Hundreds of feet above spectators, riders at the start gate are faced with the commitment of completing their lines, some that include seventy-foot gaps or jumps that are often flipped or tricked. Every line inevitably involves a heart-stopping drop from the top as the rider temporarily disappears out of sight, only to reappear on his bike intact, halfway down the mountain.
Although these athletes are incredibly capable of coping with pressure and fear, Red Bull Rampage is so formidable that McCaul claims “if you say you’re not scared, you’re lying!” Rampage takes place in such extreme terrain that just getting down is an accomplishment. After making it to the bottom safely in qualifiers, Ryan Howard (“R-Dog”) showed how intimidating Rampage can be, by simply saying, “What a relief.”
A POWERFUL EVENT
Each year, Red Bull Rampage ruins some competitors’ chance to compete due to injuries. This year, Graham Agassiz, the No. 1 qualifier of the event, was unable to compete in finals due to a knee injury received during practice after qualifiers.
This presence of injury and the Rampage’s immense power creates a tight community of riders who all hope for the best for each other. Red Bull Rampage is different from other events because it becomes a competition against nature and the mountain as much as it is against fellow athletes. This year, finals were pushed back from Sunday, Sept. 28 to Monday due to intense rain and flash flooding which forced everyone off the venue Friday afternoon as well as all day Saturday. Although riders do have to cope and adjust to the dangerous nature of the desert, winning Rampage is the closest way to show superiority over it.
Winning Rampage is extraordinary, and extraordinary describes this year’s Red Bull Rampage winner, Andreu Lacondeguy of Spain, perfectly. As a veteran of Rampage who has never been on the podium, Lacondeguy was determined to win this year. In an interview on the Vital MTB website, Andreu Lacondeguy pointed out the irony of safety precautions during a storm, when crews who were fixing the lines were called off the mountain: “We’re not allowed up there cuz we might get hit by lightening. I think it’s more dangerous to ride it the way it is now than risking getting struck by lighting.”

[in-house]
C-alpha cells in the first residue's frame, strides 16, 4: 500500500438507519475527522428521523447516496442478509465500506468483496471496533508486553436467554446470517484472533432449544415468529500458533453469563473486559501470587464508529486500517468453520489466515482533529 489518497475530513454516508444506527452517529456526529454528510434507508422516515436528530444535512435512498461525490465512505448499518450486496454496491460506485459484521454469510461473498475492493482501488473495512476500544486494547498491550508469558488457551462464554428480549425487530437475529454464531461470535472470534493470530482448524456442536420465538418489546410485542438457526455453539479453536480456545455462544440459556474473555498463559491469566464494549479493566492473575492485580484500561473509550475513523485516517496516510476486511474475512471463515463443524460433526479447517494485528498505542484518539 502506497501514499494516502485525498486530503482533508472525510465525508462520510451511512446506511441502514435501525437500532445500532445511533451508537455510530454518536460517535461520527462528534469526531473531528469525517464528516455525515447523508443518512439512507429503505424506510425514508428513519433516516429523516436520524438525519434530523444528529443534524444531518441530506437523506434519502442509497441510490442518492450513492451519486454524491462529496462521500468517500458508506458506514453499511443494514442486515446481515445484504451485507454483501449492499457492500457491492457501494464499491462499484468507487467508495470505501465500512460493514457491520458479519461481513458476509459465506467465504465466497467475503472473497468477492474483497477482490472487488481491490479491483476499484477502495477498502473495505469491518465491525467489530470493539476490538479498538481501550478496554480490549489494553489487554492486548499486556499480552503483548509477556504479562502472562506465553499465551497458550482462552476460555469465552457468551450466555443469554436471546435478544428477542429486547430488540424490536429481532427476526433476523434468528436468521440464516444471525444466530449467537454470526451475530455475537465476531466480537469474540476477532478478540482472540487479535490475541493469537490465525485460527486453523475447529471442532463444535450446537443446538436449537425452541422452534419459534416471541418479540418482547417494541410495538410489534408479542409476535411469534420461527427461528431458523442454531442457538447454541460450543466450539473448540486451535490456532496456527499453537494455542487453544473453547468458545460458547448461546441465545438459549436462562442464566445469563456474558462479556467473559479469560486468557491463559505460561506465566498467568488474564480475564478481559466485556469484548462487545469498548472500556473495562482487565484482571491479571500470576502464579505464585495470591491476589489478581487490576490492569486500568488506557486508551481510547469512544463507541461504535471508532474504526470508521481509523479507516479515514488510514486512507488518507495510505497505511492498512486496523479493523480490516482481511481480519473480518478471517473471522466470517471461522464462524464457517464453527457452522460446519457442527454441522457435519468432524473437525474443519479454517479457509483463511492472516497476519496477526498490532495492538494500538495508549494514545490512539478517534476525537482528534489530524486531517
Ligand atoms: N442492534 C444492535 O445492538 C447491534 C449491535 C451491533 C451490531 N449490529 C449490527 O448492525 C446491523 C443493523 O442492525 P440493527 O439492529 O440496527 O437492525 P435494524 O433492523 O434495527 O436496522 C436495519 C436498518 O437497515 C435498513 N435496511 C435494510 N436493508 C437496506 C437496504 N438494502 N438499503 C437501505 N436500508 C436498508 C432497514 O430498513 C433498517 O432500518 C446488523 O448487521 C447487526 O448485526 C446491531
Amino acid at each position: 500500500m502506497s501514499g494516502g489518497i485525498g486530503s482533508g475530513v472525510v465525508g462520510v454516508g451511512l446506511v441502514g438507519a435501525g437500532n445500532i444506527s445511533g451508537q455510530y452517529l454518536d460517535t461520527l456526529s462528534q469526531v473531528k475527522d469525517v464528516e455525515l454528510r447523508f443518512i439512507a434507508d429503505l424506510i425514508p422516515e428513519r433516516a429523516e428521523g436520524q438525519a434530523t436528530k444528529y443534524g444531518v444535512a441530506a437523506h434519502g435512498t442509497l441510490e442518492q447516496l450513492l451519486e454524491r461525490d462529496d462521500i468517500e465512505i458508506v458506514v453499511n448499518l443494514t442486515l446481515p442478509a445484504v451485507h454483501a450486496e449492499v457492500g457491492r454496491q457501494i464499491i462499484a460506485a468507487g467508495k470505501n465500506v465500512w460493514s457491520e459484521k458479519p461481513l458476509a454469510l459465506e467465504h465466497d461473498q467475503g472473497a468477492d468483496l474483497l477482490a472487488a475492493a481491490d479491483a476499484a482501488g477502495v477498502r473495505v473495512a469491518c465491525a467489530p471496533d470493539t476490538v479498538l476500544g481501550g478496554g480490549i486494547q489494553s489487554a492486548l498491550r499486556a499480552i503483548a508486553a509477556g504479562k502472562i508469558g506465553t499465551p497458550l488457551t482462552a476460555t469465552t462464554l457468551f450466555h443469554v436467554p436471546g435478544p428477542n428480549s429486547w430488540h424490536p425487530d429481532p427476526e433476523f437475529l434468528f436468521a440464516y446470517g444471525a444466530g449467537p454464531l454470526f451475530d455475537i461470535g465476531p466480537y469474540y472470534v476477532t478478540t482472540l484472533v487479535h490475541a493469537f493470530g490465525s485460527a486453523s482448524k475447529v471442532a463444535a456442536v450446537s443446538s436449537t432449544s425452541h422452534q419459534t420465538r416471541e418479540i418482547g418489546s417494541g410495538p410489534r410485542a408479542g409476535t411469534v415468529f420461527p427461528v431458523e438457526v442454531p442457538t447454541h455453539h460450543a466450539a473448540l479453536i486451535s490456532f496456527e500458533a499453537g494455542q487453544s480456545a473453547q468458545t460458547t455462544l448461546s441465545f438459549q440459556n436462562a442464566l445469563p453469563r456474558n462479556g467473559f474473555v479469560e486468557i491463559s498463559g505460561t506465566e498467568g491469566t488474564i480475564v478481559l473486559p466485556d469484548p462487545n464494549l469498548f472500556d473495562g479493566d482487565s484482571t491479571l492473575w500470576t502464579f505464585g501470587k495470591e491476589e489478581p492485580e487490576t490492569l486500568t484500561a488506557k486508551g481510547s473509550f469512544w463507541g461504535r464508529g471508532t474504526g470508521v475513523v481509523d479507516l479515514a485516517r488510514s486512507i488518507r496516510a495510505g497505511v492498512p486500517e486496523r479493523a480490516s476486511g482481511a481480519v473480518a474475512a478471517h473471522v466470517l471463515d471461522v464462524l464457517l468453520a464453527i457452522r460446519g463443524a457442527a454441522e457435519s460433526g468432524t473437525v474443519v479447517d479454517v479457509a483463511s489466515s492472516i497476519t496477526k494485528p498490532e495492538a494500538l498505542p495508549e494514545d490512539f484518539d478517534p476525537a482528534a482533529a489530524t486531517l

In finals, after throwing down a technically difficult and flowing first run, Lacondeguy did not even need to take a second run to be named the champion. Lacondeguy credited his victory to focusing specifically on this event all year. This year-long commitment proved effective as Lacondeguy’s winning score of 95.25 was over five points higher than second-place Cameron Zink’s score of 89.50.
The Red Bull Rampage is the pinnacle of freeride mountain biking because of its raw, exposed and extreme feel which electrifies riders and fans alike. With its high stakes and the opportunity to challenge nature, Rampage is more than just a freeride mountain biking competition. Rampage showcases the passion of mountain bikers and the personal reward of feeling free that cannot be achieved through the acceptance of others but rather by taking on nature itself and emerging victorious.
Teddy Wroblewski is a student at Colorado Rocky Mountain School in Carbondale and an avid fan of extreme sports. He can be reached at.